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The Known Citizen: A History of Privacy in Modern America
April 1 @ 4:00 pm - 5:30 pm
Why and when did arguments about privacy become central to American public life? Our current debates about privacy first emerged more than a century ago, as developments in industry, state administration, journalism, and technology led many to question the shifting boundary between citizens and their society. Drawing from her new book, Sarah Igo will chart a path from concerns about “instantaneous photography” in the late nineteenth century all the way to our present dilemmas around social media and big data.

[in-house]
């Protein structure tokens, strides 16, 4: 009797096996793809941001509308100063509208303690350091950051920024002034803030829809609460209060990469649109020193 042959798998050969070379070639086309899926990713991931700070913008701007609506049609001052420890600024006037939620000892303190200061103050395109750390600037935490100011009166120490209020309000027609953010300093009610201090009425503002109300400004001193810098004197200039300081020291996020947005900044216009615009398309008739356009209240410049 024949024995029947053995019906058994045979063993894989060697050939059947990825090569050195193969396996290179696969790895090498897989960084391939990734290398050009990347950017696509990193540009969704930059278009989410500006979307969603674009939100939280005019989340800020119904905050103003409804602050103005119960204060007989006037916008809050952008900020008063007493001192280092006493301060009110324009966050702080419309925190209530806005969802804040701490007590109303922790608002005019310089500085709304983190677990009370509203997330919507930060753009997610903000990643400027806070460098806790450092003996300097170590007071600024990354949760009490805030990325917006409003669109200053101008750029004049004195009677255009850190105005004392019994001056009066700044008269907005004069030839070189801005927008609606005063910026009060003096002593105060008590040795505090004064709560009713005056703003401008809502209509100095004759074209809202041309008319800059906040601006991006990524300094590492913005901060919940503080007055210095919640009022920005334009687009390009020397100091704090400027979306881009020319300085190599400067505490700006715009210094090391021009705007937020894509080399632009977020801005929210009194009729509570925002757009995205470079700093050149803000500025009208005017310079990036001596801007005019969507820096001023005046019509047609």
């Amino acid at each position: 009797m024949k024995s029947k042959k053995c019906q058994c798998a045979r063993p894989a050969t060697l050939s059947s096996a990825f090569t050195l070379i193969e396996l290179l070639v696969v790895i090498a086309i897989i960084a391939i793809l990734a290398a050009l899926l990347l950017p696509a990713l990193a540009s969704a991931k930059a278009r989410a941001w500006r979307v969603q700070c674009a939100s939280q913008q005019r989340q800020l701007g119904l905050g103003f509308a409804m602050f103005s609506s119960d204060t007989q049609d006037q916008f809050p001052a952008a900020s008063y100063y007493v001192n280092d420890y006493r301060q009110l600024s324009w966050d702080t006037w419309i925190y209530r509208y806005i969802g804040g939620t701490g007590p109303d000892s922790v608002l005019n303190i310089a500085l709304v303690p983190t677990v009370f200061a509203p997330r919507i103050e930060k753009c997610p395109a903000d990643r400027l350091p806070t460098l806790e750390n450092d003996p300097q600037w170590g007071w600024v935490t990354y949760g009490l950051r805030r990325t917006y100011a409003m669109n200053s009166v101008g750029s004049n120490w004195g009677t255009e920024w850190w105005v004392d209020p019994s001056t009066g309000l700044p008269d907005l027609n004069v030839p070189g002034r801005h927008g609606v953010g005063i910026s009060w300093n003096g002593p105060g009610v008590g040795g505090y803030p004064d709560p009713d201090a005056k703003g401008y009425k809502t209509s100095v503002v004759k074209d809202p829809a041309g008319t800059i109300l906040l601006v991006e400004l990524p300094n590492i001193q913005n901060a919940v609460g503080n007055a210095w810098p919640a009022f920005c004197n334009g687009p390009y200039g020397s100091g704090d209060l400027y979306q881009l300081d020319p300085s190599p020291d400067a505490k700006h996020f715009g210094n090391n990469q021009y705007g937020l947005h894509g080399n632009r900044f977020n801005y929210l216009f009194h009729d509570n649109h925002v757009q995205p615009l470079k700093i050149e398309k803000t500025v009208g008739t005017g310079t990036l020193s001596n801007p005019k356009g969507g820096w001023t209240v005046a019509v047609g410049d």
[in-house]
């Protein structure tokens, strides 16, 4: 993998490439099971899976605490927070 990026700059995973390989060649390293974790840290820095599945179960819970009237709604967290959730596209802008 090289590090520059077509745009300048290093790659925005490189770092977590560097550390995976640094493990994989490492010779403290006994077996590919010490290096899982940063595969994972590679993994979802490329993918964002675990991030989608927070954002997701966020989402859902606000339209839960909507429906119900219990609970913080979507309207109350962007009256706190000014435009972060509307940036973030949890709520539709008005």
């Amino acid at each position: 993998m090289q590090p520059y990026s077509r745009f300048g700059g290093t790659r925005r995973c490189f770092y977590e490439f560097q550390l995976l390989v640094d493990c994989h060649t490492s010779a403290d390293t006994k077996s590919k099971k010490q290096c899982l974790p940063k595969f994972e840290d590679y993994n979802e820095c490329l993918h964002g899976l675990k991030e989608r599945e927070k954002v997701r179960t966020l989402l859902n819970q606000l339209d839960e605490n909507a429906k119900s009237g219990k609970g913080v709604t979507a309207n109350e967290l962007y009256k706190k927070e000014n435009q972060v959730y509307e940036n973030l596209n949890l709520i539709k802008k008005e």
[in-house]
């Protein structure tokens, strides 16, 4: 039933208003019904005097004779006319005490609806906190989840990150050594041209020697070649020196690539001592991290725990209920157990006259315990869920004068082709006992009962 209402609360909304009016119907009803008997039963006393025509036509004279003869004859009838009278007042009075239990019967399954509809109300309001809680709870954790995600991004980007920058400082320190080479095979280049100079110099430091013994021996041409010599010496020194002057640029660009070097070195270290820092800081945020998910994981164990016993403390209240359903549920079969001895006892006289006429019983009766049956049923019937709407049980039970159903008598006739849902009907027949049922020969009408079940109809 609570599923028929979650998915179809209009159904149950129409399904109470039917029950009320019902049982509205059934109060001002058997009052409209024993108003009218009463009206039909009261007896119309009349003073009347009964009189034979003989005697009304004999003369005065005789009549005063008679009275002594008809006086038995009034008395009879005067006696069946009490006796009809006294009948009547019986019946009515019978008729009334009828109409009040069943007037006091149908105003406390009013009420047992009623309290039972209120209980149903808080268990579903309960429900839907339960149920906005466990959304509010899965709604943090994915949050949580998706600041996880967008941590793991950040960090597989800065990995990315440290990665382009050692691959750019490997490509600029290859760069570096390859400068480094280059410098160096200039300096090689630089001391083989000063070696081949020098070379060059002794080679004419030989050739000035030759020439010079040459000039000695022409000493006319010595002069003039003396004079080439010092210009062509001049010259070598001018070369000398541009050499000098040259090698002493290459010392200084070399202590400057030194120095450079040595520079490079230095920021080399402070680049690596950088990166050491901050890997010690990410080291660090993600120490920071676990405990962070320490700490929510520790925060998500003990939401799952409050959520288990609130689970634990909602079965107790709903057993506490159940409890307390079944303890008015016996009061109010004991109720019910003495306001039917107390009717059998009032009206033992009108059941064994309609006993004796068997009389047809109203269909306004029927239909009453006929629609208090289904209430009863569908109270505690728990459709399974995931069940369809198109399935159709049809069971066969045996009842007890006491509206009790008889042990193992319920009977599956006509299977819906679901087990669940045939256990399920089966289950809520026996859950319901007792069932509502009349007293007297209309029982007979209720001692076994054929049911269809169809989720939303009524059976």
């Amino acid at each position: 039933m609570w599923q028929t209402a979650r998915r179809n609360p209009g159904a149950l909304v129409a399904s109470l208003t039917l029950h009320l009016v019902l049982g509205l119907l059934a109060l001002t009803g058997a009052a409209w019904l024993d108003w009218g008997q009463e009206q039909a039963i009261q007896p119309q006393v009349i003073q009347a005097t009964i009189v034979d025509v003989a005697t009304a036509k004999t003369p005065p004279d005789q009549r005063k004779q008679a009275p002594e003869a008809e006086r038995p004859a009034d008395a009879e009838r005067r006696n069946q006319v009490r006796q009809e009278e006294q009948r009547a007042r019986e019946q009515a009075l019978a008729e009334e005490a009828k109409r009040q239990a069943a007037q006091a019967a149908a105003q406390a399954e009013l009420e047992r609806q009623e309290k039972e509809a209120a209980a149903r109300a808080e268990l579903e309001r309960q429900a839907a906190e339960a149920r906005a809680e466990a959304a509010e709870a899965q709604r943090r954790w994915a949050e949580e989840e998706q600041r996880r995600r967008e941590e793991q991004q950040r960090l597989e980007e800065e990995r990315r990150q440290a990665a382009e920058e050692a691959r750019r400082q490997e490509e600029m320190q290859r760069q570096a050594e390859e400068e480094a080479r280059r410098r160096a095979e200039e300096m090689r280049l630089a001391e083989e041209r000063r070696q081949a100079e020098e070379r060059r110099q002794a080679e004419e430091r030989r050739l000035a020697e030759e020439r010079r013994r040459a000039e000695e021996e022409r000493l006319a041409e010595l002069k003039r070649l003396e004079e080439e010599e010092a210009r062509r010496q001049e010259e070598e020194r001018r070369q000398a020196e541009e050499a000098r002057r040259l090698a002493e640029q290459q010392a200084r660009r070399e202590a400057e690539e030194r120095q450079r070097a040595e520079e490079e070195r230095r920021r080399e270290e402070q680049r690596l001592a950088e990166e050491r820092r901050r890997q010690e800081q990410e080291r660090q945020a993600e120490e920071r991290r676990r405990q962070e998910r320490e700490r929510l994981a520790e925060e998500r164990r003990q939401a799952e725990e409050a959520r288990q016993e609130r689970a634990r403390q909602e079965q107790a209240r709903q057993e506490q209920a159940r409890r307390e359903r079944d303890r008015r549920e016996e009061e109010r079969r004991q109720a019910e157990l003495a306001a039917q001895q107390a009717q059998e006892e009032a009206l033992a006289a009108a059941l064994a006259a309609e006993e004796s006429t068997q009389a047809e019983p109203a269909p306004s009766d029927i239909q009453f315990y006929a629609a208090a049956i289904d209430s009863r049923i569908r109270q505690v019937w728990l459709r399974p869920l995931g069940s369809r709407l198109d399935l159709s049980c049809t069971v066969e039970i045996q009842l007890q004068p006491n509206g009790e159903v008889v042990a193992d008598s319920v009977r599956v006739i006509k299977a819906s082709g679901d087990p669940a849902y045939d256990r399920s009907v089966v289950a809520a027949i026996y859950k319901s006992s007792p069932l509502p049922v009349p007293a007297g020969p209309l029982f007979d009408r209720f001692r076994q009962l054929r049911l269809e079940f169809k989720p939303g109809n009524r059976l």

Sarah E. Igo (B.A., Harvard; Ph.D., Princeton) is Professor of History and Law and Director of American Studies at Vanderbilt University. She is the author of the award-winning The Averaged American: Surveys, Citizens, and the Making of a Mass Public, which was an Editor’s Choice selection of the New York Times and one of Slate’s Best Books of 2007. Her latest book, The Known Citizen, has been widely reviewed and was one of the Washington Post‘s “Notable Non-Fiction Books of 2018.”
The Washington History
Sarah Igo on The Known Citizen: A History of Privacy in Modern America
All seminars take place at 4:00 p.m.
Woodrow Wilson Center, 6th Floor Boardroom
Ronald Reagan Building, Federal Triangle Metro Stop